Political analyst's take on a potential coup against Biden

 January 3, 2024

In a recent op-ed, Peter Navarro discusses the possibility of a Joe Biden coup and explores the Michelle Obama-Gavin Newsom election gambit.

In the piece, published by The Washington Times, Navarro suggests that the growing revelations about the Biden family, coupled with polls indicating Donald Trump's advantage, may lead Biden to step aside before the November election.

Navarro asserts that Biden will not step down before the end of the Democratic primary season.


Instead, he anticipates an uncontested primary season, allowing Biden to accept his nomination at the Democratic National Convention in August.

This strategy aims to avoid extreme positions during the primary campaign, presenting a more centrist ticket for the general election.

The op-ed speculates on the methods to persuade or force Biden to step down. Democratic strategists might leverage the desire for a grand legacy and full pardons to convince Biden.

The legacy argument suggests that a resounding defeat by Trump could tarnish Biden's historical standing. On the pardon front, Biden may wait until after the November election to pardon his son Hunter and his brother James.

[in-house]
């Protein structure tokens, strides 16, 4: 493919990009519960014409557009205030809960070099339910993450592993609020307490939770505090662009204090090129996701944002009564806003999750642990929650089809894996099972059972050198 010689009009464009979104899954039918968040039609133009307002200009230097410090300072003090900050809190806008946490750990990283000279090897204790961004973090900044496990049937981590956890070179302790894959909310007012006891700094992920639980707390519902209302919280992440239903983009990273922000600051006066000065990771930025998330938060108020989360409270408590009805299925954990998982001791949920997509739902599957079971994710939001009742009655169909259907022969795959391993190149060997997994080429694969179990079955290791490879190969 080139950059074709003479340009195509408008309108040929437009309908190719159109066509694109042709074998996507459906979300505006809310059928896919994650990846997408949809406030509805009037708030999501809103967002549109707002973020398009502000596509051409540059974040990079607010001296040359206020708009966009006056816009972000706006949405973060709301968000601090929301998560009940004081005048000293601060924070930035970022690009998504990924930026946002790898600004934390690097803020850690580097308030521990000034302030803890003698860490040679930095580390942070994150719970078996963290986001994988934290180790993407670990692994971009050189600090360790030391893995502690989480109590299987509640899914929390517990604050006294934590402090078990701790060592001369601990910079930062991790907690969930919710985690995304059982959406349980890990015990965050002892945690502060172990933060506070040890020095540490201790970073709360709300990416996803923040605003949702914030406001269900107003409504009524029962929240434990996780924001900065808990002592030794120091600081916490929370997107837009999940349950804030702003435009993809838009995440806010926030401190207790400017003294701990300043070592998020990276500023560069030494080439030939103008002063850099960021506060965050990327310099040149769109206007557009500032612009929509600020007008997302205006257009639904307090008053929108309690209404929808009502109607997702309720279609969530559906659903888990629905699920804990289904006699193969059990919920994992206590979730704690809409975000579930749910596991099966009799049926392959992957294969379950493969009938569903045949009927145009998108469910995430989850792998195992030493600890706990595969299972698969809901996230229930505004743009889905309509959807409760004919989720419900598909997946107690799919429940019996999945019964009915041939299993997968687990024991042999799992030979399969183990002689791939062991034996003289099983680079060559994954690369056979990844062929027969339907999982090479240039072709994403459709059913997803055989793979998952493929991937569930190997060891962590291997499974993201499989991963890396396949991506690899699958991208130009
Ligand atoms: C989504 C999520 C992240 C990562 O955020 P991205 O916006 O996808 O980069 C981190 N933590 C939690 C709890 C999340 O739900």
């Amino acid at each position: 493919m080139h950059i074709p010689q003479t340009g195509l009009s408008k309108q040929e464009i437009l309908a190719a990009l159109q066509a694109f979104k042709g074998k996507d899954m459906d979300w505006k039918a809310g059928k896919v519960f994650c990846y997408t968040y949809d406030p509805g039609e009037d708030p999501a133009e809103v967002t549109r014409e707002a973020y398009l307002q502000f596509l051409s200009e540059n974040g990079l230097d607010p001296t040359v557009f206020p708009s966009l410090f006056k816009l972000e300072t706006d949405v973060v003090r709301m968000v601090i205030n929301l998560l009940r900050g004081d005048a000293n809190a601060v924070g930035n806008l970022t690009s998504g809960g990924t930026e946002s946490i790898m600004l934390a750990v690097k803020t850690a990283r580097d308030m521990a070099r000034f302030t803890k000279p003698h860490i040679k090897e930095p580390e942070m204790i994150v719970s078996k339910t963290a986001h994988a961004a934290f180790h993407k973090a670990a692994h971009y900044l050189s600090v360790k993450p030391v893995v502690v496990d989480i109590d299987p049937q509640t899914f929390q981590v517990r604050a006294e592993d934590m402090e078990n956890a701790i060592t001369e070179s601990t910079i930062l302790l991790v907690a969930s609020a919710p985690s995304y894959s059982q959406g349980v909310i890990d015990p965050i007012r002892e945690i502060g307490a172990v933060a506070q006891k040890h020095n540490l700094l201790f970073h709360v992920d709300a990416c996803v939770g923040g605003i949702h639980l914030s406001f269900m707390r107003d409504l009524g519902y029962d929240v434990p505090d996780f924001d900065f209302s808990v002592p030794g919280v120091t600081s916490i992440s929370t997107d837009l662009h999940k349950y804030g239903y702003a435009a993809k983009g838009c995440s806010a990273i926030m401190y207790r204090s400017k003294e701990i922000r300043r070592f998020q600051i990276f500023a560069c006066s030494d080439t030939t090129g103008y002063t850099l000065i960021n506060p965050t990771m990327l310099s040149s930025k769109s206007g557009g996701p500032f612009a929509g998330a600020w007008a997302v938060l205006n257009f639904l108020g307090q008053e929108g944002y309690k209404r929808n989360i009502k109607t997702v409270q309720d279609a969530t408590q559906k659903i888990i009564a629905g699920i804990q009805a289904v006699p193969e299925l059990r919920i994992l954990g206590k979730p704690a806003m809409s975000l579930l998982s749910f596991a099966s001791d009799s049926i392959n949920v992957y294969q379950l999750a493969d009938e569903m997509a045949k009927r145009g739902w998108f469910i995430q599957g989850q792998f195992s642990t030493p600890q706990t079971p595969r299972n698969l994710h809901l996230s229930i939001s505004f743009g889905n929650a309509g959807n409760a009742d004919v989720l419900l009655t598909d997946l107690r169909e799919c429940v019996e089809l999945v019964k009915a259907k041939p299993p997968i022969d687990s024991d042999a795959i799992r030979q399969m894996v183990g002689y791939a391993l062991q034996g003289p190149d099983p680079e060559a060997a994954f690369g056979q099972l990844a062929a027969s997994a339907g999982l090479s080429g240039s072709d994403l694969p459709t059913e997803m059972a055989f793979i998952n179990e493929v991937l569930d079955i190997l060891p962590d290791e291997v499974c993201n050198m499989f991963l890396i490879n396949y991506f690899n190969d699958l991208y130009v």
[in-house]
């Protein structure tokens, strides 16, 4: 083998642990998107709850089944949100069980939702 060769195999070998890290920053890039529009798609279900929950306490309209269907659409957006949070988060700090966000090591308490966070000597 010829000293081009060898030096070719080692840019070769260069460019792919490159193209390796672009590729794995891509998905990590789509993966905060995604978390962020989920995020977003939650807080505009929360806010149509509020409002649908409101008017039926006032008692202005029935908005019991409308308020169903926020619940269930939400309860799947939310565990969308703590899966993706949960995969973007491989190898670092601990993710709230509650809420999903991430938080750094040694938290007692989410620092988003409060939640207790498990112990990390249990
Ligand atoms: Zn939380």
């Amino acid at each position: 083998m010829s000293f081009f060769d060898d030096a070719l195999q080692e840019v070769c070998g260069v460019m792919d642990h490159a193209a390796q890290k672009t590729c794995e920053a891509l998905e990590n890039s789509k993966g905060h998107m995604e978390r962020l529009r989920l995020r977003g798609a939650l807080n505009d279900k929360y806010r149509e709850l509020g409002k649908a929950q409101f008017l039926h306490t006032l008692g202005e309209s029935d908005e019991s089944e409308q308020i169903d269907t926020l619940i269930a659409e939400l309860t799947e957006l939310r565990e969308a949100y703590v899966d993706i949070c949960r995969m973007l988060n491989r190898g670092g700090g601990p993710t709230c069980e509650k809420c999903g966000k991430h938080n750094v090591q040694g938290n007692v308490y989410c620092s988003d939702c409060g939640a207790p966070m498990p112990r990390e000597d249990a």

Vice President Kamala Harris, with low popularity numbers, is unlikely to lead the replacement ticket in November. The op-ed proposes a Michelle Obama-Gavin Newsom dream ticket, aiming to bring back the Black vote and appeal to moderate Democrats.

Navarro outlines a Republican counter-strategy, emphasizing the need to expose the potential Biden coup early. This involves making Biden deny any intention to drop out and urging potential candidates like Michelle Obama and Newsom to deny their involvement.


The article stresses the importance of voters being outraged if Democrats attempt to replace the Biden-Harris ticket without proper vetting through a Democratic primary season.

Republicans are urged to push this message early and consistently to impress on voters, particularly independents, that the election might not look like they expected it to.

This strategy aims to link "Bidenomics" to the broader legacy of "Obamanomics" and highlight the shortcomings of the previous administration.

Finally, Navarro suggests messaging that includes tagging Newsom as the poster boy of the "woke" progressive movement, emphasizing his association with failed policies in San Francisco, and other West Coast cities.

The op-ed concludes by noting that a potential Michelle Obama candidacy could shift the Republican attack strategy to focus on competing policy ideals, presenting an opportunity for Republicans in the upcoming election to double down on the known entity that an Obama in the White House would bring.

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